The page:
Generating 'chemistry' in an interview
By Pri Notowidigdo
JAKARTA (JP): "Am I ready for the interview?"
You have undoubtedly asked yourself this question in the past, prior to a job interview, or maybe you are asking this question now as you prepare for an interview in the not too distant future.
No doubt, you have discovered that preparation is the key to success. The better prepared you are, the better your chances of being hired.
So how do you prepare for an interview?
First make sure that you've got the right date, time, and venue. Get the correct name and title of the person you're meeting. Decide how you should dress and appear so as not to clash with proper attire in the company . . . and so on.
Basically, do a due diligence of what, where, and when.
The how of the interview, though, is what can make you or break you. This is where the element of personal chemistry, or shared values, comes into play.
You don't need to alter your identity for the sake of an interview.
The best thing you can do is to relax, and rely on your empathy, common sense, and forethought as the best means of generating personal chemistry in the interview.
Empathy can be used effectively anytime you want to exchange ideas with another person. When you think about it, that's exactly what an interview is: an exchange of ideas with another person.
"What are the thoughts, feelings, or attitude of the person interviewing you?"
Only by listening carefully and asking questions will you find the real needs of the interviewer. There's little point in selling yourself unless you first learn what the interviewer wants to buy.
The success of your interview will depend on your ability to discover needs and empathize with the interviewer.
You can do this by asking questions that verify your understanding of what the interviewer has just said, without commenting or expressing an opinion.
By establishing empathy in this manner, you will be in a better position to freely exchange ideas, and demonstrate your suitability for the job.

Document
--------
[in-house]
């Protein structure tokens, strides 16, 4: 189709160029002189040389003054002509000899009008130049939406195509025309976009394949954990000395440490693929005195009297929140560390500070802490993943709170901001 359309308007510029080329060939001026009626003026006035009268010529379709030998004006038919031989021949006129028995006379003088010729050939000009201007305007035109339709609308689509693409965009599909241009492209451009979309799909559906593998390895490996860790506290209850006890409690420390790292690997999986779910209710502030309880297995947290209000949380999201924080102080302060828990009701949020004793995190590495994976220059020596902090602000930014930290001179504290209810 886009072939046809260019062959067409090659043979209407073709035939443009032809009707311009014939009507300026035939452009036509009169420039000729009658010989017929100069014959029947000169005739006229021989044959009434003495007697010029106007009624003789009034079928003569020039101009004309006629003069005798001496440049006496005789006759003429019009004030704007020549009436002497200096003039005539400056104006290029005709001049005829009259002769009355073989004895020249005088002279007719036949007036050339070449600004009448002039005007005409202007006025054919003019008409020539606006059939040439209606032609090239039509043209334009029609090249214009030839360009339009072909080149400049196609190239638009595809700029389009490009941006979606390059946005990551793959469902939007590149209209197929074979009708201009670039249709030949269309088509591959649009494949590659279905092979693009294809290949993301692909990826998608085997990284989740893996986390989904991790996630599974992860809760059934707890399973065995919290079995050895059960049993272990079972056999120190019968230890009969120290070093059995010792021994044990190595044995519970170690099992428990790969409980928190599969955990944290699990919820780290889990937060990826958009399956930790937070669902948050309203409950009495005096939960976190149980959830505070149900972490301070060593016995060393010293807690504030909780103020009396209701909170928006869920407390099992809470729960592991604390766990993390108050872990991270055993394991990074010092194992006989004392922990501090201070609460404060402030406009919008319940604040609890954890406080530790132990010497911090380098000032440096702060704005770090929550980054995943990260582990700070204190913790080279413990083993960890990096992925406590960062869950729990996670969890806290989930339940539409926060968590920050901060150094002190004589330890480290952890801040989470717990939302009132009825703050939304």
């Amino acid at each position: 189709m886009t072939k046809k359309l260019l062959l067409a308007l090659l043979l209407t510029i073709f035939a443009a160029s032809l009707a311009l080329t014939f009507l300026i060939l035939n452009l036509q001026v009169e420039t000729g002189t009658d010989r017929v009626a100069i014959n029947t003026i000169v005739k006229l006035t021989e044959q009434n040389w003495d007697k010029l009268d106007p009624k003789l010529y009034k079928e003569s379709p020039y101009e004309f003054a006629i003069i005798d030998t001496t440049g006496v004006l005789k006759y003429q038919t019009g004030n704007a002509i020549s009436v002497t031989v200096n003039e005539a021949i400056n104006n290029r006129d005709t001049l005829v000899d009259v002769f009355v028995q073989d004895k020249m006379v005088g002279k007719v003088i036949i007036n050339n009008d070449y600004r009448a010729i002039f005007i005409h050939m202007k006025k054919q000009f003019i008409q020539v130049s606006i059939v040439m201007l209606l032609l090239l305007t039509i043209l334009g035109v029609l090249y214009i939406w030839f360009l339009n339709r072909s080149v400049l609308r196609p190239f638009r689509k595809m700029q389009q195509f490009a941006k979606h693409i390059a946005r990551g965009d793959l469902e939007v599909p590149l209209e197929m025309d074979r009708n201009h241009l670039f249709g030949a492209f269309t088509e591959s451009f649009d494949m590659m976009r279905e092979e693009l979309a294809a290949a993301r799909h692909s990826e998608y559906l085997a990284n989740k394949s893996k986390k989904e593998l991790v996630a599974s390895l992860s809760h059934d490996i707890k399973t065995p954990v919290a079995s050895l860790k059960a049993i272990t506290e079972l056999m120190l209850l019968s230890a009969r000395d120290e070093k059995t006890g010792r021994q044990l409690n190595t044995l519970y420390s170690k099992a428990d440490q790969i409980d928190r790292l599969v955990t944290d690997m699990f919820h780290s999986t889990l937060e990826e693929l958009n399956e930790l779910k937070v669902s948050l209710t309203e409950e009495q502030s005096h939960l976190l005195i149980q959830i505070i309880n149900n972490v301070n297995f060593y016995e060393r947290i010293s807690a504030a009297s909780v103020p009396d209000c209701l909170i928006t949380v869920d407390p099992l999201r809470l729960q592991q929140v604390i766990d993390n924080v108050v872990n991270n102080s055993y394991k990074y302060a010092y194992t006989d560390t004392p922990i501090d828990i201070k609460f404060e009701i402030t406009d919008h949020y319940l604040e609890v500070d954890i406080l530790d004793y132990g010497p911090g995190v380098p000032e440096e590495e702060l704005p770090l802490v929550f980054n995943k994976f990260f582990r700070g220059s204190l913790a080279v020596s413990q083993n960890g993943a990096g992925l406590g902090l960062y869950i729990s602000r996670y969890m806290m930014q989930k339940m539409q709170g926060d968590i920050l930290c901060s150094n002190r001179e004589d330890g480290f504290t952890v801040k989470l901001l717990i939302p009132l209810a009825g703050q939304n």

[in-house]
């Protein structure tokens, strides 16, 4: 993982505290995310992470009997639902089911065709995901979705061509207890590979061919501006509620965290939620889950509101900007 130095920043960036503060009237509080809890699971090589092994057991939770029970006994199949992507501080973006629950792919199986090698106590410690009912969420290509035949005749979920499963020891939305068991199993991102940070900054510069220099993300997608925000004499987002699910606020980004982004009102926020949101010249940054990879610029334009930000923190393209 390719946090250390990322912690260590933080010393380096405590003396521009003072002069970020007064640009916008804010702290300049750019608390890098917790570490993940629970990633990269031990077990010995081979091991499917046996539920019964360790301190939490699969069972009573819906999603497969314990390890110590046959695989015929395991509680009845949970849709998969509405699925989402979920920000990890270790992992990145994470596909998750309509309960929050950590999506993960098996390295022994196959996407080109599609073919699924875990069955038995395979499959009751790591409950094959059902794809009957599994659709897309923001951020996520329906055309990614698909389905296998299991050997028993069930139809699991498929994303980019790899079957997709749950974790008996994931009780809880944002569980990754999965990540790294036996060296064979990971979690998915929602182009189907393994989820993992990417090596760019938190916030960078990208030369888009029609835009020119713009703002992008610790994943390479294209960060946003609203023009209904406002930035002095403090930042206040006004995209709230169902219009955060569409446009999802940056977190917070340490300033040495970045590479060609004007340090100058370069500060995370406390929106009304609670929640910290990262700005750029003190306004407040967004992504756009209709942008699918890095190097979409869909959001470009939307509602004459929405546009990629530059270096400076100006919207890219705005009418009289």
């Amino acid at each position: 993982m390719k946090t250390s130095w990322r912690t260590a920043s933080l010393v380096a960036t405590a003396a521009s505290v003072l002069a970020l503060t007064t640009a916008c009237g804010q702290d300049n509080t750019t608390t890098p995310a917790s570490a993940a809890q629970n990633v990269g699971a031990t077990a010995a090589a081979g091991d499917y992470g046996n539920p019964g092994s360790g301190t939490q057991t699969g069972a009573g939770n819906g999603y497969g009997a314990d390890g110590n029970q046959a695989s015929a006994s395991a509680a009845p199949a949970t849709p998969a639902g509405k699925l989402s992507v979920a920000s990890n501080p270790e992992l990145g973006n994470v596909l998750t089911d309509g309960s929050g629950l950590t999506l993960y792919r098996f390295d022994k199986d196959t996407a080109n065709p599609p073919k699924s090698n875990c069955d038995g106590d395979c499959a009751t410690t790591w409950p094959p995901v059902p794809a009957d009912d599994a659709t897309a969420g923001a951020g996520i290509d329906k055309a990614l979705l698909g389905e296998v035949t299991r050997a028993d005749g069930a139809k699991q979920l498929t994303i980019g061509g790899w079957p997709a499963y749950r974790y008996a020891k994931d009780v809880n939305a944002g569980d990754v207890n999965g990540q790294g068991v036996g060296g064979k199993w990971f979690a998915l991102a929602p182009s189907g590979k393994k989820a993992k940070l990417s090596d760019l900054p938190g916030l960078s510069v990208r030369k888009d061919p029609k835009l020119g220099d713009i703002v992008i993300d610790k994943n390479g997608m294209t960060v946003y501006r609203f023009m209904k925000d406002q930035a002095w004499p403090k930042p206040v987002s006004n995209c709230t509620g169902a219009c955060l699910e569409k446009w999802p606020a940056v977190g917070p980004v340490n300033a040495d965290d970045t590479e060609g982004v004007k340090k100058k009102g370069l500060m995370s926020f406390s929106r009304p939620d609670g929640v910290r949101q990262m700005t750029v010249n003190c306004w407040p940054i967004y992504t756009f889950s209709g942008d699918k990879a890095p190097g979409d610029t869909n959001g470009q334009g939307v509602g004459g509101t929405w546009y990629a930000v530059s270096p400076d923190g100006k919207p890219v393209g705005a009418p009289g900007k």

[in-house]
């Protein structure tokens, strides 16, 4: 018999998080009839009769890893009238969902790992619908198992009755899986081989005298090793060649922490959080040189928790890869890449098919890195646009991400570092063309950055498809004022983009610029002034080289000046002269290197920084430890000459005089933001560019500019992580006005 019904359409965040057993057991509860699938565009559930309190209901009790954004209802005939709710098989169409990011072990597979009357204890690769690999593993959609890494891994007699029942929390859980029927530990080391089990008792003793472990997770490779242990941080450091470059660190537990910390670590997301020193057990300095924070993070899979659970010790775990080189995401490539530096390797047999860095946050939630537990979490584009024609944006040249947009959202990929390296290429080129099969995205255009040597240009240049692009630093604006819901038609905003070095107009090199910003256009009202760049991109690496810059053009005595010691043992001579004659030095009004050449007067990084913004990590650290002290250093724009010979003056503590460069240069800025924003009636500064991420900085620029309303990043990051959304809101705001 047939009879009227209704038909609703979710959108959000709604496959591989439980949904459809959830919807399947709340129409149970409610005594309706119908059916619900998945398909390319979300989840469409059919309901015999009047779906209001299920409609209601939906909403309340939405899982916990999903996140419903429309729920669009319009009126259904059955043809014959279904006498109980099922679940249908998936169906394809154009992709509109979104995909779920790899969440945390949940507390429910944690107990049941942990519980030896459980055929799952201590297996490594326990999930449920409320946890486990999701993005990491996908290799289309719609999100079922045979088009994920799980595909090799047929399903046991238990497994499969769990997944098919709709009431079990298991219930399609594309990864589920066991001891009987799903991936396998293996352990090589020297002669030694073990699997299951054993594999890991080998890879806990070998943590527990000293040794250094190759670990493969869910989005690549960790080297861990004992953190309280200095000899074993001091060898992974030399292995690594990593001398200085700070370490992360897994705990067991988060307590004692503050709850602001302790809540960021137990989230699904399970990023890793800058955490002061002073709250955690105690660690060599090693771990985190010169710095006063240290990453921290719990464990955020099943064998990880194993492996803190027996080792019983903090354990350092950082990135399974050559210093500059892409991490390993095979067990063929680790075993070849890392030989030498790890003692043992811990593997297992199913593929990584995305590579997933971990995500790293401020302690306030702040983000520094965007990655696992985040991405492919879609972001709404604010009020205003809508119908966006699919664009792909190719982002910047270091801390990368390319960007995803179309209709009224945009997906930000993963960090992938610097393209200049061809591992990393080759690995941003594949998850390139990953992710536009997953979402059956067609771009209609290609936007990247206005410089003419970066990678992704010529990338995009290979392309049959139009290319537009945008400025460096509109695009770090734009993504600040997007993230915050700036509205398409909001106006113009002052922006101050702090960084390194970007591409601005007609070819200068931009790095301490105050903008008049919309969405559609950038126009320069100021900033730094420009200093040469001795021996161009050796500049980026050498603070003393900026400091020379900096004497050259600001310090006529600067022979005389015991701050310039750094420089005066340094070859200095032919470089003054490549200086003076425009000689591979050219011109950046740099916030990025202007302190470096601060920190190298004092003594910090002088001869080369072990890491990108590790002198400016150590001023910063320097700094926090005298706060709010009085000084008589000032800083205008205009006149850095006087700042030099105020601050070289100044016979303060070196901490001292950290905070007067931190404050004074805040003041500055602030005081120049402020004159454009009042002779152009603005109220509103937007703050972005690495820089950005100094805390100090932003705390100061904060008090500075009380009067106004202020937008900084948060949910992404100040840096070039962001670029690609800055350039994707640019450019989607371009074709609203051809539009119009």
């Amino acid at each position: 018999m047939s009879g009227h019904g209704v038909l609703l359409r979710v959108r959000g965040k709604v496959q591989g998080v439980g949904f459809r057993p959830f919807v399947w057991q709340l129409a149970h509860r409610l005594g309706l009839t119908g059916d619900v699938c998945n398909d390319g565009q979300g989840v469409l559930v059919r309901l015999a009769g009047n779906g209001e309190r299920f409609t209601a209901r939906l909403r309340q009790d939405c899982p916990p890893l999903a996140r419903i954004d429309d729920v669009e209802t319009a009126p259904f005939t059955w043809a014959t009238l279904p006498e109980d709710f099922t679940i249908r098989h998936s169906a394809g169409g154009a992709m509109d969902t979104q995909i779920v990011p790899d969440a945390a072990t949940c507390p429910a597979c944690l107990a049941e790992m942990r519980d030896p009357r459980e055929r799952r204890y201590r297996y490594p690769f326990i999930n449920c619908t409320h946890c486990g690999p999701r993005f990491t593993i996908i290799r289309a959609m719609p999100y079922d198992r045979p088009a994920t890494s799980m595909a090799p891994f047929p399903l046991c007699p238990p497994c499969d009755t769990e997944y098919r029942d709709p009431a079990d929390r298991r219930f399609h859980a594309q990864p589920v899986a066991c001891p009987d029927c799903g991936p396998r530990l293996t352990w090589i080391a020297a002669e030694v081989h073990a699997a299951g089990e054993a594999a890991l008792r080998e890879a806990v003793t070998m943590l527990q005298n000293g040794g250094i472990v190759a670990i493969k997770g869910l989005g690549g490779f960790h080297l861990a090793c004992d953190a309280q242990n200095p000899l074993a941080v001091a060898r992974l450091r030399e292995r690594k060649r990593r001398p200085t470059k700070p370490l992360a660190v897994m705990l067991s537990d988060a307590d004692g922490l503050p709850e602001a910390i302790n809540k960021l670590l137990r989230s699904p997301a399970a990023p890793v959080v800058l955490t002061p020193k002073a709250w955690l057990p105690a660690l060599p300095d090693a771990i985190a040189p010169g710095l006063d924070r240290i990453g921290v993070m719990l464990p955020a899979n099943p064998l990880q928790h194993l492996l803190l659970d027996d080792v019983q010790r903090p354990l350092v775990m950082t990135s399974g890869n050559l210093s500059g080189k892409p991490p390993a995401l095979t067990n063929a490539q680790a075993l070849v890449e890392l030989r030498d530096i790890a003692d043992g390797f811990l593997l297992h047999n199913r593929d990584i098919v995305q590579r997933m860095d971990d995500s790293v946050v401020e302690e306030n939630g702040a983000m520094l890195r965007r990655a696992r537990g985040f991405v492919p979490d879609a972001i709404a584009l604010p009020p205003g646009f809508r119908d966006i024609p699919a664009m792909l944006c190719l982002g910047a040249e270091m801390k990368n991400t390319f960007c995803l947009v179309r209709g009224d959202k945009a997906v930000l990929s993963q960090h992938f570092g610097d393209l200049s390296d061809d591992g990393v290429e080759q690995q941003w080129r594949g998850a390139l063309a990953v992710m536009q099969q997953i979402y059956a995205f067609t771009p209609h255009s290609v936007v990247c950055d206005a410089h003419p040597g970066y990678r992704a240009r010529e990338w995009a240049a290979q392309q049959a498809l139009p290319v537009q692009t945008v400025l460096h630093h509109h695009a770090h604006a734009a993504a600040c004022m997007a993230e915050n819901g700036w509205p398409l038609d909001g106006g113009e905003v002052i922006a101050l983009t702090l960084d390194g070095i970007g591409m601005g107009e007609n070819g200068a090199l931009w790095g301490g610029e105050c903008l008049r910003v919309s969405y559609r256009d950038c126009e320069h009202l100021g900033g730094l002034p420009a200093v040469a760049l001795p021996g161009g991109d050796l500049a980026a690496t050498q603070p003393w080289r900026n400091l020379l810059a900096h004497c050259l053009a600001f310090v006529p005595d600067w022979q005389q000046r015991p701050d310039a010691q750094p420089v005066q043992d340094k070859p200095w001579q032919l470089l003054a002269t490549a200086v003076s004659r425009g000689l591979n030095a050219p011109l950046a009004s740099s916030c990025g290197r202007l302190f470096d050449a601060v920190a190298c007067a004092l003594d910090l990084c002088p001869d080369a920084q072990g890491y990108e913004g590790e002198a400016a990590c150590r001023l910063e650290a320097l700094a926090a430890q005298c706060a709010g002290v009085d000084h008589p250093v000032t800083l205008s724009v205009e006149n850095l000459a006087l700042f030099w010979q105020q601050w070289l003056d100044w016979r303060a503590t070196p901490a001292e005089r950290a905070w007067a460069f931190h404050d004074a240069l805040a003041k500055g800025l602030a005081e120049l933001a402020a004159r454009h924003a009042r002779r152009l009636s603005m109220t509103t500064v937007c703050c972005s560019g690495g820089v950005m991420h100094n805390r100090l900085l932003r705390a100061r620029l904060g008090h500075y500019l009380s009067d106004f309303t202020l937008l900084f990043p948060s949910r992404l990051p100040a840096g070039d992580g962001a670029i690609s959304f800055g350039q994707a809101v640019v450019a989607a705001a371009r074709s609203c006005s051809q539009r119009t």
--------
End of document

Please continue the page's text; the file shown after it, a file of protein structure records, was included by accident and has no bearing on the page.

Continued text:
In understanding the needs of the employer, ask meaningful questions by:
* Creating dialog, which will not only enable the two of you to learn more about each other, but will help you visualize what it will be like working together once you're hired;
* Clarify your understanding of the company, the job objective, and responsibilities;
* Indicate your grasp of the fundamental issues facing the organization;
* Demonstrate your ability to probe and ask questions beyond the superficial; and
* Challenge the employer to reveal his depth of knowledge, or commitment to the job and organization.
Your questions should always be slanted in such a way as to show interest, or an understanding of the employer's needs, e.g. "What are the most important issues facing your department?"
This will give you a sense of the company's goals and priorities, and indicate to the interviewer your concern for satisfying the company's objectives.
In addition to empathy, keeping in mind other critical elements will ensure a successful interview.
Your enthusiasm in the job is a critical element reflecting motivation for both you and your employer. What you love to do will demonstrate your technical interest.
How you project confidence can instill the interviewer's confidence in you as long as it does not border on arrogance or aggressiveness.
Finally, keeping yourself focused on what's happening during the interview will keep the discussion meaningful.
Being aware of these elements will influence the way your personality is perceived, and will affect the degree of rapport, or personal chemistry you will share with the employer.
Since the interview also involves the exchange of tangible information, make sure that you also:
* Present your background in a thorough and accurate manner;
* Gather data concerning the company, the industry, the position, and the specific opportunity;
* Link your goals, interests, and abilities with the company's needs in the mind of the employer; and
* Build a strong case on how hiring you can benefit and provide added value to the company.
The more everyone knows about each other, the more potential you'll have for coming to a mutual understanding and getting an offer of employment.
Think of the interview as a process rather than an event. In this way, you will then come to regard it as a unique opportunity to exchange ideas and find a common ground for future cooperation either as an employer . . . or even as a business partner.
The writer is an executive search consultant with Amrop International, The Amrop Hever Group, an organization that seeks senior executives worldwide.